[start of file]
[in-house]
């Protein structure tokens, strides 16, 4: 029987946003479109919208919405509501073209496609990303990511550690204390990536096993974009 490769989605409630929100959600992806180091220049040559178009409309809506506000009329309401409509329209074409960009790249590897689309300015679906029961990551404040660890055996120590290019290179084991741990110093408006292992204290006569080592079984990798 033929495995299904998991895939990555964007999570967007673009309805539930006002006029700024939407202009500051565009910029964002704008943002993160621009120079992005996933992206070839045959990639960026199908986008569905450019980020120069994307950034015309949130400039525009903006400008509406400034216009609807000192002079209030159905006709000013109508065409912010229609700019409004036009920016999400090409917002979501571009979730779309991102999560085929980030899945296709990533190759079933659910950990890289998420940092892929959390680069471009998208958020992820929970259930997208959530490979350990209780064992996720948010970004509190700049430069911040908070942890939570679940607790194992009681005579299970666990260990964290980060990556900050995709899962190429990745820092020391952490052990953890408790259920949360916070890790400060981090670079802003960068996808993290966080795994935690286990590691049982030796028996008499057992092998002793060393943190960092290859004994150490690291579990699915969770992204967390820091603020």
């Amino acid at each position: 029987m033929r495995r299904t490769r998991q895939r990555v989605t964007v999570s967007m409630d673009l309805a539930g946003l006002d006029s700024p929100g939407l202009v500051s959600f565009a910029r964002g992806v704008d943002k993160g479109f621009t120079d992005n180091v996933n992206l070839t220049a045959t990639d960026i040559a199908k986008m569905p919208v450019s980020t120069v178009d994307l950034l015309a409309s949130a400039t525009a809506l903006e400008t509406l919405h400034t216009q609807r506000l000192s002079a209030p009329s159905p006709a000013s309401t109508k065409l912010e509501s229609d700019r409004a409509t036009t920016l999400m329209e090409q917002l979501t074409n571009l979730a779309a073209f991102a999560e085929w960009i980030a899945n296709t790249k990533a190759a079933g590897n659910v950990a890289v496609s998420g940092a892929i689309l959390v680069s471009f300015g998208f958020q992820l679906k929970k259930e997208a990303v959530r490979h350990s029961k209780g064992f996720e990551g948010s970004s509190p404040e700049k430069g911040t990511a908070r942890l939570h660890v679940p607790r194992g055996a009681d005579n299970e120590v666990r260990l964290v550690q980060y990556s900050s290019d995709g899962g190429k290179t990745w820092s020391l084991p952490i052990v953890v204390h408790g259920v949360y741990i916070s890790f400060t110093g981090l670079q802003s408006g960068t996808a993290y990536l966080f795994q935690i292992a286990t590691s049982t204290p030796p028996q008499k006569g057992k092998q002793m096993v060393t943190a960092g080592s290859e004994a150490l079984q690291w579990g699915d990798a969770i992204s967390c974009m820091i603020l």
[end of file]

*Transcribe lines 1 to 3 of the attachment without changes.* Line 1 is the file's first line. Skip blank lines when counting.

[in-house]
């Protein structure tokens, strides 16, 4: 029987946003479109919208919405509501073209496609990303990511550690204390990536096993974009 490769989605409630929100959600992806180091220049040559178009409309809506506000009329309401409509329209074409960009790249590897689309300015679906029961990551404040660890055996120590290019290179084991741990110093408006292992204290006569080592079984990798 033929495995299904998991895939990555964007999570967007673009309805539930006002006029700024939407202009500051565009910029964002704008943002993160621009120079992005996933992206070839045959990639960026199908986008569905450019980020120069994307950034015309949130400039525009903006400008509406400034216009609807000192002079209030159905006709000013109508065409912010229609700019409004036009920016999400090409917002979501571009979730779309991102999560085929980030899945296709990533190759079933659910950990890289998420940092892929959390680069471009998208958020992820929970259930997208959530490979350990209780064992996720948010970004509190700049430069911040908070942890939570679940607790194992009681005579299970666990260990964290980060990556900050995709899962190429990745820092020391952490052990953890408790259920949360916070890790400060981090670079802003960068996808993290966080795994935690286990590691049982030796028996008499057992092998002793060393943190960092290859004994150490690291579990699915969770992204967390820091603020």
């Amino acid at each position: 029987m033929r495995r299904t490769r998991q895939r990555v989605t964007v999570s967007m409630d673009l309805a539930g946003l006002d006029s700024p929100g939407l202009v500051s959600f565009a910029r964002g992806v704008d943002k993160g479109f621009t120079d992005n180091v996933n992206l070839t220049a045959t990639d960026i040559a199908k986008m569905p919208v450019s980020t120069v178009d994307l950034l015309a409309s949130a400039t525009a809506l903006e400008t509406l919405h400034t216009q609807r506000l000192s002079a209030p009329s159905p006709a000013s309401t109508k065409l912010e509501s229609d700019r409004a409509t036009t920016l999400m329209e090409q917002l979501t074409n571009l979730a779309a073209f991102a999560e085929w960009i980030a899945n296709t790249k990533a190759a079933g590897n659910v950990a890289v496609s998420g940092a892929i689309l959390v680069s471009f300015g998208f958020q992820l679906k929970k259930e997208a990303v959530r490979h350990s029961k209780g064992f996720e990551g948010s970004s509190p404040e700049k430069g911040t990511a908070r942890l939570h660890v679940p607790r194992g055996a009681d005579n299970e120590v666990r260990l964290v550690q980060y990556s900050s290019d995709g899962g190429k290179t990745w820092s020391l084991p952490i052990v953890v204390h408790g259920v949360y741990i916070s890790f400060t110093g981090l670079q802003s408006g960068t996808a993290y990536l966080f795994q935690i292992a286990t590691s049982t204290p030796p028996q008499k006569g057992k092998q002793m096993v060393t943190a960092g080592s290859e004994a150490l079984q690291w579990g699915d990798a969770i992204s967390c974009m820091i603020l």